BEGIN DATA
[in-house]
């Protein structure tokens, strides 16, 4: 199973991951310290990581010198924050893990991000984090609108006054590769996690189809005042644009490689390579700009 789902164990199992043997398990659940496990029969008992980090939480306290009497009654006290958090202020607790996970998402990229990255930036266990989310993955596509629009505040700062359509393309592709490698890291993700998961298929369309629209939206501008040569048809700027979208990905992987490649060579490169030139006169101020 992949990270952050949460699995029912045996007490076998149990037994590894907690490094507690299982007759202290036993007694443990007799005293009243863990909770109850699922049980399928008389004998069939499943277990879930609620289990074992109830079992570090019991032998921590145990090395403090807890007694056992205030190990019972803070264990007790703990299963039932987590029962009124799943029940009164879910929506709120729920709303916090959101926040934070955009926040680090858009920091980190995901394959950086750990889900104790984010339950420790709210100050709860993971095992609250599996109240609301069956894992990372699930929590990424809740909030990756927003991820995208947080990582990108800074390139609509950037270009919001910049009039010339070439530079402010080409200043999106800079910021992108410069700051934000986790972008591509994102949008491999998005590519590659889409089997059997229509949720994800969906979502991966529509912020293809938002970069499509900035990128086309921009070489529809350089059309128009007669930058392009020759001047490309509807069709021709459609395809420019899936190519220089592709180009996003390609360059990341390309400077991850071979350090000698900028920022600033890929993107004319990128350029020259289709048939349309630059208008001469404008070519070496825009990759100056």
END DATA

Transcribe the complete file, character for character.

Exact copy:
[in-house]
């Protein structure tokens, strides 16, 4: 199973991951310290990581010198924050893990991000984090609108006054590769996690189809005042644009490689390579700009 789902164990199992043997398990659940496990029969008992980090939480306290009497009654006290958090202020607790996970998402990229990255930036266990989310993955596509629009505040700062359509393309592709490698890291993700998961298929369309629209939206501008040569048809700027979208990905992987490649060579490169030139006169101020 992949990270952050949460699995029912045996007490076998149990037994590894907690490094507690299982007759202290036993007694443990007799005293009243863990909770109850699922049980399928008389004998069939499943277990879930609620289990074992109830079992570090019991032998921590145990090395403090807890007694056992205030190990019972803070264990007790703990299963039932987590029962009124799943029940009164879910929506709120729920709303916090959101926040934070955009926040680090858009920091980190995901394959950086750990889900104790984010339950420790709210100050709860993971095992609250599996109240609301069956894992990372699930929590990424809740909030990756927003991820995208947080990582990108800074390139609509950037270009919001910049009039010339070439530079402010080409200043999106800079910021992108410069700051934000986790972008591509994102949008491999998005590519590659889409089997059997229509949720994800969906979502991966529509912020293809938002970069499509900035990128086309921009070489529809350089059309128009007669930058392009020759001047490309509807069709021709459609395809420019899936190519220089592709180009996003390609360059990341390309400077991850071979350090000698900028920022600033890929993107004319990128350029020259289709048939349309630059208008001469404008070519070496825009990759100056």